Help support

Search for soldier.

Last Name



Browse by Last Name


About Us
E-Mail Comments

More Information on Names in Article
Berry Spence

Obituary of Philip Brent Spence, Newport, Kentucky.

Col. Philip Brent Spence, a gallant Confederate soldier, passed away at Cincinnati on Febraury, 16, 1915. He is survived by his wife and two sons. Colonel Spence was born in Davidson County, Tenn., in 1836, the youngest of a large family of children, He was educated in the neighborhood schools and at Princetone University, Of a genial and generous disposition, he won and retained through life the friendship and respect of his fellow students.

At the outbreak of the war, before the secession of Tennessee, Philip Spence went to Alabama and there enlisted in the Confederate army. During the early part of the war he was a member of the staff of Gen. Leonidas Polk, and between them there developed a strong tie of mutual friendship and regard, He distinguished himself in many of the important engagements of the war, his bravery and unfliching devotion to duty winning high commendation from his superior officers, in recognition of which he was rapidly promoted. He was wounded, but was never captured during his service.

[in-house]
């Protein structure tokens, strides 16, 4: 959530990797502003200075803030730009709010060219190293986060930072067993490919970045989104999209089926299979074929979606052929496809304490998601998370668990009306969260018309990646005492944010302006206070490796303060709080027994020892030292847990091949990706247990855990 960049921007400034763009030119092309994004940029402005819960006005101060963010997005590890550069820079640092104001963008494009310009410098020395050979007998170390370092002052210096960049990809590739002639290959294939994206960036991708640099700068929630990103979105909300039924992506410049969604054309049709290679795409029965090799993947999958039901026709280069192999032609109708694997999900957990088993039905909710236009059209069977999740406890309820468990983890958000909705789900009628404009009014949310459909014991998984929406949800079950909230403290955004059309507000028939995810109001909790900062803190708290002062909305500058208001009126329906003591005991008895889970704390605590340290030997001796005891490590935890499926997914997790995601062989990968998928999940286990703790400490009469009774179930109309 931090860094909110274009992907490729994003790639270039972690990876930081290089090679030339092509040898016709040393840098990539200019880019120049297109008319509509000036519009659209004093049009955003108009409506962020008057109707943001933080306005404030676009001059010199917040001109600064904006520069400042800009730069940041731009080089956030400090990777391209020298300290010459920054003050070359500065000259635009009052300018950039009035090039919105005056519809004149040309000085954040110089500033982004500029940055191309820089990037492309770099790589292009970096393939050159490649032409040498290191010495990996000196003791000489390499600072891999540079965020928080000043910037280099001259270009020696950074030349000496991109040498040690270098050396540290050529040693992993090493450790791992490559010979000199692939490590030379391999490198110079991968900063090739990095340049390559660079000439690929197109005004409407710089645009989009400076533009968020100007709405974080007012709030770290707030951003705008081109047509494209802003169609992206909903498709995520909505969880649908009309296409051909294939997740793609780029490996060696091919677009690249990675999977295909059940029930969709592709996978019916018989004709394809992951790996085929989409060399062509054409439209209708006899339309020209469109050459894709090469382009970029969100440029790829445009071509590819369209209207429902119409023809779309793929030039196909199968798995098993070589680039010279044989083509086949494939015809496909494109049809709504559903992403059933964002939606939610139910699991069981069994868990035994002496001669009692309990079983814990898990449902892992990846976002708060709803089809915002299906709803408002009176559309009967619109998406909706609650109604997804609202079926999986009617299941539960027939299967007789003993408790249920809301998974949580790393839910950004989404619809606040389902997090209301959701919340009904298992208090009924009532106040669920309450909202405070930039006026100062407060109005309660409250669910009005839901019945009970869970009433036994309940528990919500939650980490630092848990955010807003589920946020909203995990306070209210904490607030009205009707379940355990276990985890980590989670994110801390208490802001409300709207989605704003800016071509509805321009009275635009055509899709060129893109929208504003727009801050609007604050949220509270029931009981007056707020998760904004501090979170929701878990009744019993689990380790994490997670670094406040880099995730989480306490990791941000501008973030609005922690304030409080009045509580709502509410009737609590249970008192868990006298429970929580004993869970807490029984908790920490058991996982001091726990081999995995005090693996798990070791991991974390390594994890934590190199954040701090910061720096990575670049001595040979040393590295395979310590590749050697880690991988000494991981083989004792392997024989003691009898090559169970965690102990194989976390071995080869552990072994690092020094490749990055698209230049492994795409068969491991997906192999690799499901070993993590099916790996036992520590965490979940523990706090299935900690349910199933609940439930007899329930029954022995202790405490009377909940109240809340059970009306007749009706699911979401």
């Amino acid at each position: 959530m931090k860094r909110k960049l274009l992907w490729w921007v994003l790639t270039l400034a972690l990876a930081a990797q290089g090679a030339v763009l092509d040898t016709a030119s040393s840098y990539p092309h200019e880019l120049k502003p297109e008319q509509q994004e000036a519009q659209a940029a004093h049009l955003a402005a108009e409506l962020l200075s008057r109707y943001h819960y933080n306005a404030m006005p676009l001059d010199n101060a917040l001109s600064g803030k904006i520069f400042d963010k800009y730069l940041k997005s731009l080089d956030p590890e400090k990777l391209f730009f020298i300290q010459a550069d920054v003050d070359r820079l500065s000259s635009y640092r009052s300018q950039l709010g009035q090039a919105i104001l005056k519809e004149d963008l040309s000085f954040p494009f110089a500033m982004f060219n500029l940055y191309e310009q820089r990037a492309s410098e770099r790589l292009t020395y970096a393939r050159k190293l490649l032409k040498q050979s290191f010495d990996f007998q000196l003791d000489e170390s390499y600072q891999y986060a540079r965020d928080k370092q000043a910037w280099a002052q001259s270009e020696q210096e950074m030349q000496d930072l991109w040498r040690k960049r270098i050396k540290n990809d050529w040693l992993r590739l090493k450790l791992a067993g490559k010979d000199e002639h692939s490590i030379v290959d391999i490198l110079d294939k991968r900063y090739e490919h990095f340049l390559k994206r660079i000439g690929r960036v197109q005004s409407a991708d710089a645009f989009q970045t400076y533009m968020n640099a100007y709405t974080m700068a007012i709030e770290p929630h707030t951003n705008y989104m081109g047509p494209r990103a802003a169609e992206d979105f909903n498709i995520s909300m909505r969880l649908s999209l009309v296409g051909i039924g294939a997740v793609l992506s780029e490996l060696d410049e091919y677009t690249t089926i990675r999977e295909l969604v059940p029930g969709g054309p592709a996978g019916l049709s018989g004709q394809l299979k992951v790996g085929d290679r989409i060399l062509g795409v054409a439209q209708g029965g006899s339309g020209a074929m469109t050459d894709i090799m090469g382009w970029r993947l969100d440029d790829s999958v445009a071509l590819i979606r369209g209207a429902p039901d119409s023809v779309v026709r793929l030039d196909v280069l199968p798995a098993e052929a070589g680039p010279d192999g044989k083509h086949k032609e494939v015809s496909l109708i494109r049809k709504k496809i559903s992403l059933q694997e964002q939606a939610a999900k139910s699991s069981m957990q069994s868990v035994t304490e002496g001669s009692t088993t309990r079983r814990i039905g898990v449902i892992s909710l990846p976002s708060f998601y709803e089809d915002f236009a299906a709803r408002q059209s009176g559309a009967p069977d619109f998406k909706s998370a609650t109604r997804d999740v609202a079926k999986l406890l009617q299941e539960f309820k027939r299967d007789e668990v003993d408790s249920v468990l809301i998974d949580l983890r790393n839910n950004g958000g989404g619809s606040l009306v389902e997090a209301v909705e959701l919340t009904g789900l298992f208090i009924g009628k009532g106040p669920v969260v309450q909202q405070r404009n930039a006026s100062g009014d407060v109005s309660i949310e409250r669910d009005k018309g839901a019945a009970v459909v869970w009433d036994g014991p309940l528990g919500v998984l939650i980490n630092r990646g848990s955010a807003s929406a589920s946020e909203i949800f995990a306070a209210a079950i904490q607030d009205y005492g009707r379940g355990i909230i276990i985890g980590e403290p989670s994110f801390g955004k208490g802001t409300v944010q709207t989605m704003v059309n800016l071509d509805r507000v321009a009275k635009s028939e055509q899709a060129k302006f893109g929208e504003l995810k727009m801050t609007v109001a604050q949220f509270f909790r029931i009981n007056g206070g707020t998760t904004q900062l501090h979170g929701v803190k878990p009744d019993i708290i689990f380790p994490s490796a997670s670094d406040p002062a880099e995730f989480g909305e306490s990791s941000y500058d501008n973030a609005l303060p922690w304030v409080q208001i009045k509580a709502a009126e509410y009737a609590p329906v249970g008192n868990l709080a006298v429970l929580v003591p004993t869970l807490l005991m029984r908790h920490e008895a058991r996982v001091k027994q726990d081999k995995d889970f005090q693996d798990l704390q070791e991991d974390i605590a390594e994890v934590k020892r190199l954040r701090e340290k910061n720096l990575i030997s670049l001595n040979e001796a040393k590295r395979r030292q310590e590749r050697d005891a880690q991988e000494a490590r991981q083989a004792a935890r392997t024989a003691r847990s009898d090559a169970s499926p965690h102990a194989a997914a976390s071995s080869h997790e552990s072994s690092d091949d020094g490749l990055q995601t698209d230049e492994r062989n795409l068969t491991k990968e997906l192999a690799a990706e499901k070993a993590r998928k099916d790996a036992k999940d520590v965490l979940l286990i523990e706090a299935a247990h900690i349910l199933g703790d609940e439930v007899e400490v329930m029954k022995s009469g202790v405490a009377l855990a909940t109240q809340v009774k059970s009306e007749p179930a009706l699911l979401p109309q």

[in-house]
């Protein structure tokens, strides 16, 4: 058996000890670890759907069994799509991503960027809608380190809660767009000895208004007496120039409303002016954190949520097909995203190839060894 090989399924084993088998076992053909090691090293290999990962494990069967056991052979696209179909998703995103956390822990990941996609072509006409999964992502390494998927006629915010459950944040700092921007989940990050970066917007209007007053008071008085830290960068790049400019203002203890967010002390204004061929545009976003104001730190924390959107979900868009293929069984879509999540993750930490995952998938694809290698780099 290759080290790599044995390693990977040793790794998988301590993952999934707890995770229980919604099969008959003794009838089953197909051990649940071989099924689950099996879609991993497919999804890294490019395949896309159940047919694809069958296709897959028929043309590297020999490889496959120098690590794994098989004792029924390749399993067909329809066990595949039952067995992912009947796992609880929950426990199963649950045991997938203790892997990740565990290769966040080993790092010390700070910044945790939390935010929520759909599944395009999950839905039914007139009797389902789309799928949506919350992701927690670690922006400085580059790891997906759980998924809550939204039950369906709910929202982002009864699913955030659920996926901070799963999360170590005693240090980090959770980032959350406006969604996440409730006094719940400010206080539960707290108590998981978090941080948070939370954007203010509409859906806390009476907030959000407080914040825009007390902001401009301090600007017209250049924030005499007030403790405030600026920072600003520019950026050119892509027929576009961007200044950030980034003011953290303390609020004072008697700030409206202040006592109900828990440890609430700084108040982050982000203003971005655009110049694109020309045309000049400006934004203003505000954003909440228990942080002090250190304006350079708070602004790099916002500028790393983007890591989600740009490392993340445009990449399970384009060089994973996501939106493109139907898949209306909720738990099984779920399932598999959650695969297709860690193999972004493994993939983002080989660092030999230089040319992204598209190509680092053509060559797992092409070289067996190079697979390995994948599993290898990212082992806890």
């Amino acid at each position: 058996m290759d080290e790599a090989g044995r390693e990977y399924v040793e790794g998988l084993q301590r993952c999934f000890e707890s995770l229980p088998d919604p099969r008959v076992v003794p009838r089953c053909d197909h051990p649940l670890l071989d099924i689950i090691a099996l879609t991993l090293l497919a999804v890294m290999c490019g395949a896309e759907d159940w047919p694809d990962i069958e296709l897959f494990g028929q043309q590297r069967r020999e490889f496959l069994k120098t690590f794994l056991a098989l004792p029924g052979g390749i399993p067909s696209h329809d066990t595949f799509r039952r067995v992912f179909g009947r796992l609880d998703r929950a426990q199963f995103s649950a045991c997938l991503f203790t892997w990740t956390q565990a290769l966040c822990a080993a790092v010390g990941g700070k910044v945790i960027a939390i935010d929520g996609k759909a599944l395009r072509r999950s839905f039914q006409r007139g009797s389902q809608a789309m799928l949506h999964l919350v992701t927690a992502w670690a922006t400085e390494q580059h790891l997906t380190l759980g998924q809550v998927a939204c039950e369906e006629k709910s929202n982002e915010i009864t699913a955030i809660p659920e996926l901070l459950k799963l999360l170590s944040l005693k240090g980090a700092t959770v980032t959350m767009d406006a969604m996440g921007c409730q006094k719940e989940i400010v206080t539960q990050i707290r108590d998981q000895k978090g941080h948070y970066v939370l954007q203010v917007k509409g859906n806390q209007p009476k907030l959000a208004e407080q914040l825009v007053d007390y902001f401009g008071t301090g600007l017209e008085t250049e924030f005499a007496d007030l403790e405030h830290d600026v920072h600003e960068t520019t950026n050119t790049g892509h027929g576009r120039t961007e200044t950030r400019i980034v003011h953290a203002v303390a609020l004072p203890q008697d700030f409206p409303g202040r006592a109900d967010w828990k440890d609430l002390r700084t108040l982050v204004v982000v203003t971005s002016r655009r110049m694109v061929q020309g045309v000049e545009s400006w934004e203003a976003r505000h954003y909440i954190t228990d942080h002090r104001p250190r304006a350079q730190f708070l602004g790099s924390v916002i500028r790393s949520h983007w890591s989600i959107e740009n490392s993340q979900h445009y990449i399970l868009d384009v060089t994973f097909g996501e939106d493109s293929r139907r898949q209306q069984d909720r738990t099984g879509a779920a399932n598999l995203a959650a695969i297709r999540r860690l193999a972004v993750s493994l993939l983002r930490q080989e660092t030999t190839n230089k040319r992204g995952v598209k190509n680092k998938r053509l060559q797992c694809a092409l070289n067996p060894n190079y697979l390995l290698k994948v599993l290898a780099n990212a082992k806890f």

During the latter part of the war Colonel Spence commanded the 16th Confederate Cavalry Regiment, one of the most notable of the army of the Confederacy. He claimed the distinction of commanding the Confederate forces in the last organized engagement of the war, a battle or skirmish in the vicinity of Mobile, after the surrender of Lee, and this claim is supported by a number by a number of historical writers.

After the war Colonel Spence moved to Newport, Ky., where he married Miss Virginia Berry, daughter of James T. Berry, one of the most prominent and influential citizens of that State. During the first administration of Cleveland he was postmaster at Newport, and during Cleveland's second administration he was United States Consul at Quebec, Canada, He later returned to Nashville, Tenn., where among the older residents he had a wide acquaintance.

SOURCE: Confederate Veteran Magazine, April, 1915.

Promote Your Page Too